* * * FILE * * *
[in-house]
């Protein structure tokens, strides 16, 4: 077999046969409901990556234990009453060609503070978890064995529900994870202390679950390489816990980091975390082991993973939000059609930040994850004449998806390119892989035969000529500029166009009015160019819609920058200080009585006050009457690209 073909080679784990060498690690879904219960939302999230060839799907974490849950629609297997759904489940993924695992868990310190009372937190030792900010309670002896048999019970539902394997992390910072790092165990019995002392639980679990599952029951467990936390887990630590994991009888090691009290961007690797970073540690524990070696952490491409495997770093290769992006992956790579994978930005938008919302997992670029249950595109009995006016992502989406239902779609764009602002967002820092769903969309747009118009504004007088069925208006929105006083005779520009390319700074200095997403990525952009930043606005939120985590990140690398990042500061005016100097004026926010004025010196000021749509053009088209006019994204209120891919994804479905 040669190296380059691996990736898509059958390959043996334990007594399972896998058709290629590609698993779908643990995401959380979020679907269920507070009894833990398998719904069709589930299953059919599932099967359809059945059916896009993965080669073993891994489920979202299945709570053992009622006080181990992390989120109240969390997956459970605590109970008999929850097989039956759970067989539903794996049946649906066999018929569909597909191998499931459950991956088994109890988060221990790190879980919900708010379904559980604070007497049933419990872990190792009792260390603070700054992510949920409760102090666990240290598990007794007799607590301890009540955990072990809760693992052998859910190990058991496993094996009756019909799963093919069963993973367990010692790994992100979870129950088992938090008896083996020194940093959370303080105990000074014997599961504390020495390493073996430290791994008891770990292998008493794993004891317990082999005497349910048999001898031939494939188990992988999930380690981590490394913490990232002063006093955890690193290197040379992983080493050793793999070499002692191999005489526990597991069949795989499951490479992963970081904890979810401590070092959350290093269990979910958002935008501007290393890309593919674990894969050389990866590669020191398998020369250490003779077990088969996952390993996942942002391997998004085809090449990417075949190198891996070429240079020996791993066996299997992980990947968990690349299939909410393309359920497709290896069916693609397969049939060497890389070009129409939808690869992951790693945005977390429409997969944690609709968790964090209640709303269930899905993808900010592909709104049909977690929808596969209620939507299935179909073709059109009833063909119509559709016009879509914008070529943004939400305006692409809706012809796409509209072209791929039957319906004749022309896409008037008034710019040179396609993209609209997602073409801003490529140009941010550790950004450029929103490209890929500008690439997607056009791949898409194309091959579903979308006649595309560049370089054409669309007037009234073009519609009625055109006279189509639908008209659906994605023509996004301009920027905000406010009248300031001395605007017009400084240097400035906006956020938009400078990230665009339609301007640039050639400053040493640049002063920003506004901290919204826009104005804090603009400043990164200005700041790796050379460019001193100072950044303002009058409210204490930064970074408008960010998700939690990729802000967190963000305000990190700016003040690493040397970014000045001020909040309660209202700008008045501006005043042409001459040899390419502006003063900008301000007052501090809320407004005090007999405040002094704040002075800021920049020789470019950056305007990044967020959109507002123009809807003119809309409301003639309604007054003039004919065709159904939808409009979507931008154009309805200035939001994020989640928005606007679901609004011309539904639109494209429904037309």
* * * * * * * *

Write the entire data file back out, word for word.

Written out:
[in-house]
């Protein structure tokens, strides 16, 4: 077999046969409901990556234990009453060609503070978890064995529900994870202390679950390489816990980091975390082991993973939000059609930040994850004449998806390119892989035969000529500029166009009015160019819609920058200080009585006050009457690209 073909080679784990060498690690879904219960939302999230060839799907974490849950629609297997759904489940993924695992868990310190009372937190030792900010309670002896048999019970539902394997992390910072790092165990019995002392639980679990599952029951467990936390887990630590994991009888090691009290961007690797970073540690524990070696952490491409495997770093290769992006992956790579994978930005938008919302997992670029249950595109009995006016992502989406239902779609764009602002967002820092769903969309747009118009504004007088069925208006929105006083005779520009390319700074200095997403990525952009930043606005939120985590990140690398990042500061005016100097004026926010004025010196000021749509053009088209006019994204209120891919994804479905 040669190296380059691996990736898509059958390959043996334990007594399972896998058709290629590609698993779908643990995401959380979020679907269920507070009894833990398998719904069709589930299953059919599932099967359809059945059916896009993965080669073993891994489920979202299945709570053992009622006080181990992390989120109240969390997956459970605590109970008999929850097989039956759970067989539903794996049946649906066999018929569909597909191998499931459950991956088994109890988060221990790190879980919900708010379904559980604070007497049933419990872990190792009792260390603070700054992510949920409760102090666990240290598990007794007799607590301890009540955990072990809760693992052998859910190990058991496993094996009756019909799963093919069963993973367990010692790994992100979870129950088992938090008896083996020194940093959370303080105990000074014997599961504390020495390493073996430290791994008891770990292998008493794993004891317990082999005497349910048999001898031939494939188990992988999930380690981590490394913490990232002063006093955890690193290197040379992983080493050793793999070499002692191999005489526990597991069949795989499951490479992963970081904890979810401590070092959350290093269990979910958002935008501007290393890309593919674990894969050389990866590669020191398998020369250490003779077990088969996952390993996942942002391997998004085809090449990417075949190198891996070429240079020996791993066996299997992980990947968990690349299939909410393309359920497709290896069916693609397969049939060497890389070009129409939808690869992951790693945005977390429409997969944690609709968790964090209640709303269930899905993808900010592909709104049909977690929808596969209620939507299935179909073709059109009833063909119509559709016009879509914008070529943004939400305006692409809706012809796409509209072209791929039957319906004749022309896409008037008034710019040179396609993209609209997602073409801003490529140009941010550790950004450029929103490209890929500008690439997607056009791949898409194309091959579903979308006649595309560049370089054409669309007037009234073009519609009625055109006279189509639908008209659906994605023509996004301009920027905000406010009248300031001395605007017009400084240097400035906006956020938009400078990230665009339609301007640039050639400053040493640049002063920003506004901290919204826009104005804090603009400043990164200005700041790796050379460019001193100072950044303002009058409210204490930064970074408008960010998700939690990729802000967190963000305000990190700016003040690493040397970014000045001020909040309660209202700008008045501006005043042409001459040899390419502006003063900008301000007052501090809320407004005090007999405040002094704040002075800021920049020789470019950056305007990044967020959109507002123009809807003119809309409301003639309604007054003039004919065709159904939808409009979507931008154009309805200035939001994020989640928005606007679901609004011309539904639109494209429904037309």